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A cornerstone of America’s international economic might is the dollar’s status as the international reserve currency. Simply put, the dollar is the device that parties use for international transactions — even those that do not include the United States. The readiness to use the dollar reflects the parties’ faith and confidence in the stability of that currency. They believe its value is predictable; thus there is more certainty in the exchange.

The country whose currency is held in reserve enjoys immense economic advantages. It does not have to worry about exchange-rate fluctuations having a direct effect on the trade of goods priced in that currency. Americans can be certain of the price of a barrel of oil priced in dollars; Japanese (or any other purchaser who does not use dollars) are not. They must accept the costs in dollars and then calculate the price in their own currency, and that exchange rate changes daily.

Alternatively, those other countries can purchase and hold dollars, effectively lending the U.S. their savings. Today, about two-thirds of global central bank foreign exchange reserves are held as dollars. This lowers interest rates in the U.S., providing a real economic advantage for the U.S. If the currency is stable or expected to be stable, such lending makes sense. If a devaluation looms on the horizon, it does not.

Thus the recent call by Mr. Zhou Xiaochuan, the governor of the People’s Bank of China, to establish a new international reserve currency, was a shot across the bow of the U.S. In an essay published on the bank’s Web site, Mr. Zhou recommended creating an expanded reserve currency whose value is based on a basket of major currencies (including the euro, yen, pound and dollar) and which is controlled by the International Monetary Fund. His proposal endorsed the use of “special drawing rights” — now a neutral measure of an IMF member nation’s reserve assets in the international monetary system — as a “super- sovereign reserve currency” that would be disconnected from any nation. This would insulate trade from changes in the value of the dollar and, ideally, better stabilize international exchange.

Such a move would also, not coincidentally, strike a body blow to America’s economic standing. In the crudest terms, it would constitute a vote of no-confidence in the U.S. While that thought may lurk deep in the mind of Mr. Zhou, he is not seeking to replace the dollar. China is the largest holder of U.S. debt, possessing $1.45 trillion in U.S. securities at the end of 2008 (out of a total $1.9 trillion in Chinese foreign reserves). Policymakers in Beijing are worried that President Barack Obama’s massive stimulus plans will create inflation in the U.S., which would devalue the U.S. dollar relative to the Chinese renminbi and thus erode the value of the foreign reserves.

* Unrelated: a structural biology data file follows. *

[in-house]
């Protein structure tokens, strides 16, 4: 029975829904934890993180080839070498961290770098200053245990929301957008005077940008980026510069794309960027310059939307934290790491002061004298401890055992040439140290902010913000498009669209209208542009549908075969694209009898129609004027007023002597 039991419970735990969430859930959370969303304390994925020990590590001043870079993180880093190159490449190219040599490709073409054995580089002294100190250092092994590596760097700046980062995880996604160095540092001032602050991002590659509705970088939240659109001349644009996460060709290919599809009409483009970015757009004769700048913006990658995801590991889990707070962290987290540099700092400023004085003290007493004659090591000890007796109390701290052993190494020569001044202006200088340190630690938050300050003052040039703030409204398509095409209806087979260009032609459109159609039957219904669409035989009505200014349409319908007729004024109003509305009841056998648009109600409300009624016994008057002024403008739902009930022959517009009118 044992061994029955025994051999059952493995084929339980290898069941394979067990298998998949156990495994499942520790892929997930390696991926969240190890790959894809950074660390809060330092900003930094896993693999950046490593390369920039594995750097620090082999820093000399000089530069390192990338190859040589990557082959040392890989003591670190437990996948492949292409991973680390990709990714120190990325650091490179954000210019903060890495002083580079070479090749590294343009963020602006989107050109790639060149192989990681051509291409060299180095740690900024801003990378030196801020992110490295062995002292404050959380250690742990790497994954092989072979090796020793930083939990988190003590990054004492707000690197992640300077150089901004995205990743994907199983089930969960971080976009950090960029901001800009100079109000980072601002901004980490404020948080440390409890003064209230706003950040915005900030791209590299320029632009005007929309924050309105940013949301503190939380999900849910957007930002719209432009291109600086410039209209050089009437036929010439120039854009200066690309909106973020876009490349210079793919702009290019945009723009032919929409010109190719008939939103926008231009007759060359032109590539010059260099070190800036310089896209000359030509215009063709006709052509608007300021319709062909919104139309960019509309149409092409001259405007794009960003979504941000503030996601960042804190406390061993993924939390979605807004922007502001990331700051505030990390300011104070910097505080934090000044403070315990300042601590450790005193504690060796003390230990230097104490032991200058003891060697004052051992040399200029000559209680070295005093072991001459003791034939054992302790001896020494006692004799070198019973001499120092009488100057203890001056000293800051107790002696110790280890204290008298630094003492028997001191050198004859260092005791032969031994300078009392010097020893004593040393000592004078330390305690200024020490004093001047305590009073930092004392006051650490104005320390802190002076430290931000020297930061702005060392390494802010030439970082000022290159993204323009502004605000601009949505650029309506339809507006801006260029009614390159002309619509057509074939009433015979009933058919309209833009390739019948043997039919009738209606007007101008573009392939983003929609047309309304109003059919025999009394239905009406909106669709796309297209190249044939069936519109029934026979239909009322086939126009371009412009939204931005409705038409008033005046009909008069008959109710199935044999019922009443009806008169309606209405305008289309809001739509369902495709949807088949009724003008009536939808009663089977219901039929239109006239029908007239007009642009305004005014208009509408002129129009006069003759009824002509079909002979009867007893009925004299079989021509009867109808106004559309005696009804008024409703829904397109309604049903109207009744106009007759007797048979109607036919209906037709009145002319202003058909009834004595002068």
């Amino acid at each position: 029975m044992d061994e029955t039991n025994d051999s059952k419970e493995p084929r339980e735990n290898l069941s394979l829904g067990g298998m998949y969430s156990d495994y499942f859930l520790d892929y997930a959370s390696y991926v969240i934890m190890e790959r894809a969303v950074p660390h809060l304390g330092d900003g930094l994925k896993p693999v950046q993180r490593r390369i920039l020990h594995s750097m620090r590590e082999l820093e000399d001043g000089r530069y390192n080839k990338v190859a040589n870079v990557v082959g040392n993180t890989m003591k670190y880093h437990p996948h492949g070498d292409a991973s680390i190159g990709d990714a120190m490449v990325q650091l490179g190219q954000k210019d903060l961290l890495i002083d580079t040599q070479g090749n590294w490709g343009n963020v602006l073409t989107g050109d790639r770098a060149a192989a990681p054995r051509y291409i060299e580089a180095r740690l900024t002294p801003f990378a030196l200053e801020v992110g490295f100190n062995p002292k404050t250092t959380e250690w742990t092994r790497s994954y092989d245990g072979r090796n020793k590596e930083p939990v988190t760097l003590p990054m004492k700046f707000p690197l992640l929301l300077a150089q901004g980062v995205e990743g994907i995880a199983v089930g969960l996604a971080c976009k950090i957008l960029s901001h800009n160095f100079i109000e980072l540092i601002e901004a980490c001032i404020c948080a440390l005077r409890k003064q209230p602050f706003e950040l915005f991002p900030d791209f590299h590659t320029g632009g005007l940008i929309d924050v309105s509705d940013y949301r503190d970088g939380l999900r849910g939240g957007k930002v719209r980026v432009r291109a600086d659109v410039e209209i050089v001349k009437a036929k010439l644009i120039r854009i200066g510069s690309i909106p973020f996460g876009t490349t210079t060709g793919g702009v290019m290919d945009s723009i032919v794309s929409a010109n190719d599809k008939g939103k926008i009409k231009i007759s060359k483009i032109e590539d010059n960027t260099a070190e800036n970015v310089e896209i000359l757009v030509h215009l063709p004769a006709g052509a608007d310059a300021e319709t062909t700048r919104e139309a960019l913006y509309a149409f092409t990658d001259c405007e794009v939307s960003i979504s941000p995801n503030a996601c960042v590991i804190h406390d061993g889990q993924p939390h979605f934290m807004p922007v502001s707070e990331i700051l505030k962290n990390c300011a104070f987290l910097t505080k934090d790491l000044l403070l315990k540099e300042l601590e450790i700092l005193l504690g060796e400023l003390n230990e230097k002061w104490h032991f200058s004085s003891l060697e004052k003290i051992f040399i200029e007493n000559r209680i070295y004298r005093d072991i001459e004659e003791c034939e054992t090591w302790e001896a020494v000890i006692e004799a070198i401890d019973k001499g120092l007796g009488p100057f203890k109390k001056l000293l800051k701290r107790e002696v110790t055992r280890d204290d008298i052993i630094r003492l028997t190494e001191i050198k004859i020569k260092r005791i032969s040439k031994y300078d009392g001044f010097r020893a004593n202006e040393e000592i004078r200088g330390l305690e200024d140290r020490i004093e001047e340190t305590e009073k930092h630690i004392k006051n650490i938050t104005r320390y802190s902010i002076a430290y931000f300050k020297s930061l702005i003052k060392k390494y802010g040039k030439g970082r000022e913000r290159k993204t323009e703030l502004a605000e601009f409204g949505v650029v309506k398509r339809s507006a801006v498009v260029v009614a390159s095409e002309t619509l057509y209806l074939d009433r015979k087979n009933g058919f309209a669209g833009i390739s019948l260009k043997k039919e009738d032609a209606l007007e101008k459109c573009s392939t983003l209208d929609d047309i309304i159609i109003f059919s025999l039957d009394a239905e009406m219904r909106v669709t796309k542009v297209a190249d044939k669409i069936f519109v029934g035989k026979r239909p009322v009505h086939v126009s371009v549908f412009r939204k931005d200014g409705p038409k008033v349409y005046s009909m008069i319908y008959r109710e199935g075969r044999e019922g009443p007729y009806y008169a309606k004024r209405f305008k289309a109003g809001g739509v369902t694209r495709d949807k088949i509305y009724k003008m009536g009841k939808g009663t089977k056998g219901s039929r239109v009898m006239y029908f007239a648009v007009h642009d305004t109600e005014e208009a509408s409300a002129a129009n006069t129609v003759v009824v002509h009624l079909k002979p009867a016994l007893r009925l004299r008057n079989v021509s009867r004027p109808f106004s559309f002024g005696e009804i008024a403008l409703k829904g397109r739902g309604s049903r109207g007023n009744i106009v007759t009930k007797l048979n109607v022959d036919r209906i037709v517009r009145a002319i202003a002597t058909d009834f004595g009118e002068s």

Chinese Prime Minister Wen Jiabao signaled his unease in a press conference earlier this month when he called for U.S. efforts to “maintain its good credit, to honor its promises, and to guarantee the safety of China’s assets.” Reminding U.S. policymakers of China’s interest in stability makes sense. Pressing for a change in reserve currencies — which would hasten the fall in the dollar’s value and in turn hurt China — does not.

The Chinese statements reflect unease with the structure of the international order. Despite the fact that it is the world’s third-largest economy and has huge foreign exchange holdings, Beijing’s voice within international economic institutions, such as the IMF, is muted. It has just 3.7 percent of the voting rights at the IMF; in contrast to the 17 percent held by the U.S. and 6 percent by Japan (the second-largest bloc). China is not a member of the Group of Seven or Group of Eight, the club of “rich nations” that is presumed to govern the global economy.

Chinese leaders such as Mr. Zhou and Mr. Wen are making clear their desire to have a greater say in global economic decision-making. Beijing is sending a clear signal to the G20, scheduled to meet in London this week.

China’s leaders are also demanding greater U.S. sensitivity to Chinese concerns in the bilateral relationship. Talk of a G-2, sometimes called “Chimerica,” that would “guide” global thinking both flatters and unnerves China’s elite. While demonstrating the respect China’s leaders feel they deserve, such talk also demands greater responsibility for providing international public goods. Beijing prefers to focus on its own priorities and needs.

When asked about Mr. Zhou’s remarks, U.S. Treasury Secretary Timothy Geithner said he had not read the proposal but that the U.S. was “actually quite open to it.” Within 10 minutes, the dollar fell 1.3 percent against the euro. Offered the chance to clarify his comment, he explained that he only meant that expanding the role of special drawing rights made sense and that the “dollar remains the world’s dominant reserve currency.” He added that the U.S. would do “what’s necessary to make sure we’re sustaining confidence in our financial markets.” That is good for the U.S. and good for the world.

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